Syllabus for LIB-342
ONLINE OBSESSIONS: DETERMINING AND DEALING WITH DIGITAL DEPENDENCY
This course will study online obsessions including electronic addictions such as Internet addiction, mobile phone addiction, and video game addiction. The emphasis is placed on a comprehensive bio-psycho-social framework. Throughout, attention is given to the impact of age and cultural factors and the idea that usage is a matter of choice. Intervention strategies will be included to obtain therapeutic information, support recovery, and prevent relapse. Students will develop a theoretical understanding, self-awareness, and strategies for treatment. Other factors that may contribute to electronic addiction are also examined.
- What is electronic addiction
- Mobile phone addiction
- Video game addiction
- Cultural differences in electronic addiction
- Where do we go from here
After completing this course, you should be able to:
- CO1 Explain the philosophy and historical context of electronic technology.
- CO2 Discuss the nature of electronic addiction.
- CO3 Describe the effects of electronic addiction on the brain.
- CO4 Recognize some of the boundaries of technology and how to deal with the negative costs of technology and its effects on relationships.
- CO5 Compare the interaction between electronics usage and electronic addiction.
- CO6 Analyze how and why some people use electronics without problems, whereas others develop major problems as a result of their use.
- CO7 Recognize the biological, psychological and social effects resulting from electronic addiction.
- CO8 Discuss and calculate various approaches in treating electronic addiction.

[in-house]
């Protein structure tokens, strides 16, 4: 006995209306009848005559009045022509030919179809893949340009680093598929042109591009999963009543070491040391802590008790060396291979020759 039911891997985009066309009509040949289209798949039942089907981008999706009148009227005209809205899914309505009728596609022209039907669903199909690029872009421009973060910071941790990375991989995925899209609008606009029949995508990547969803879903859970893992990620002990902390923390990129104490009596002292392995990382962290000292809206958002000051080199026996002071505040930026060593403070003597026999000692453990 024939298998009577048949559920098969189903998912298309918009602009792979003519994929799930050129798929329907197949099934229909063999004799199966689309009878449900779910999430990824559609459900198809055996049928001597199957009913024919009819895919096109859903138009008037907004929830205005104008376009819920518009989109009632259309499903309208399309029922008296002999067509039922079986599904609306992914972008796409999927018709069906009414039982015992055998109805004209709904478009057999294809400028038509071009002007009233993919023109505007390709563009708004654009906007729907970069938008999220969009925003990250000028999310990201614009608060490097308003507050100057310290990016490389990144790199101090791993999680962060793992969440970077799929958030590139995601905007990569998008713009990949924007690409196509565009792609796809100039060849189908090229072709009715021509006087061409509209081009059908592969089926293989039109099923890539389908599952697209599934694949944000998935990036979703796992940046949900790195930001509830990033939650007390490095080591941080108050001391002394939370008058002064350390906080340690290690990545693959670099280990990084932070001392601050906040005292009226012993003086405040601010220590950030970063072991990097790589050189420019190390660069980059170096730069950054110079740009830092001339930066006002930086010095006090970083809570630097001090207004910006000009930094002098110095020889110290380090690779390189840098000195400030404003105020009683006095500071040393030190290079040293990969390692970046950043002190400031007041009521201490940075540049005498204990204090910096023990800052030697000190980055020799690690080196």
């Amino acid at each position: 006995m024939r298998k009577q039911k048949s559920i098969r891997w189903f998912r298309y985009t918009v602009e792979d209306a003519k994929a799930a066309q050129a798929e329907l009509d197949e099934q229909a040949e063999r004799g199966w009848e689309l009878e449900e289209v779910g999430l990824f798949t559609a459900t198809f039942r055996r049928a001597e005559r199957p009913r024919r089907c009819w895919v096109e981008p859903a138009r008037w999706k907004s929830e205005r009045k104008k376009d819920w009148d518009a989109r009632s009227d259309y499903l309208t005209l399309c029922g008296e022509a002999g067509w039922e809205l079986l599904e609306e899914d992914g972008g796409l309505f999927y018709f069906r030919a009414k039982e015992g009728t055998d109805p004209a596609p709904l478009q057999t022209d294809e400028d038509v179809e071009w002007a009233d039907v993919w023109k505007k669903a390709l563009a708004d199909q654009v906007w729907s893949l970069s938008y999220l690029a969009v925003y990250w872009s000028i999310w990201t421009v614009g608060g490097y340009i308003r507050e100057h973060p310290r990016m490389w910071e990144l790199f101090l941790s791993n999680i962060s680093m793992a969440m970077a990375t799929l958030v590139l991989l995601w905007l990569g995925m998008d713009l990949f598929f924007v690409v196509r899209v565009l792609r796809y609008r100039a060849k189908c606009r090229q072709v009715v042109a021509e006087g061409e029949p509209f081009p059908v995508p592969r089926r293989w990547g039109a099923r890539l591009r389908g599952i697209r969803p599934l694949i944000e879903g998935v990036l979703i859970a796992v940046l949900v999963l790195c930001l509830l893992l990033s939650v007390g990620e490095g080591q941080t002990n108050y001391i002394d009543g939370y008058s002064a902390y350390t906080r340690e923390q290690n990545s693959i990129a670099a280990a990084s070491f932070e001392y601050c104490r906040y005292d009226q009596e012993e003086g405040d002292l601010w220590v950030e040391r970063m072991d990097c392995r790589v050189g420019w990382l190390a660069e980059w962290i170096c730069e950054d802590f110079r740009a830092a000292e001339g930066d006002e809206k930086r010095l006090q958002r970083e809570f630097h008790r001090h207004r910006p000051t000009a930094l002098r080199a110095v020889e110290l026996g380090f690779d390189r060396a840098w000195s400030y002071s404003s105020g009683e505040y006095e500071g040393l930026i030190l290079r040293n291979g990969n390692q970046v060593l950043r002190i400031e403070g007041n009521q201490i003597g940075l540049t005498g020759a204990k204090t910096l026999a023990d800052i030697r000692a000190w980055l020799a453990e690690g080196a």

- CO9 Assess strategies meant to prevent the development of electronic addiction.
- CO10 Identify any areas of shame and judgments against people who struggle with electronic addiction.
- CO11 Recognize the importance of family, social networks and community systems in the treatment and recovery process.
- CO12 Describe the dynamics of family interaction associated with electronic addiction
There are no required textbooks for the course. Recommended readings including journal articles and web links are included in each module. Students are advised to search the websites for latest research and journal articles on the topics covered in each module.
Some of the recommended journal articles are available through the EBSCOhost and ProQuest databases which are accessible through the myEdison portal. Links to these databases can be found under My Resources > Educational in the portal. Other articles can be accessed through the New Jersey State Library ( http://www.njstatelib.org/). Students must first sign up for a free card in order to access these articles. Register for your card at https://www.njstatelib.org/research_library/get_a_library_card/state_employee_and_tesc_students/.
The specific database for each article will be listed in parenthesis.
Online Obsessions: Determining and Dealing with Digital Dependency is a three-credit online course, consisting of five (5) modules. Modules include an overview, topics, learning objectives, study materials, and activities. Module titles are listed below.
- Module 1: What is Electronic Addiction?
Course objectives covered in this module: 1, 2
- Module 2: Mobile Phone Addiction
Course objectives covered in this module: 5, 6
- Module 3: Video Game Addiction
Course objectives covered in this module: 5, 7
- Module 4: Cultural Differences among Electronics Addiction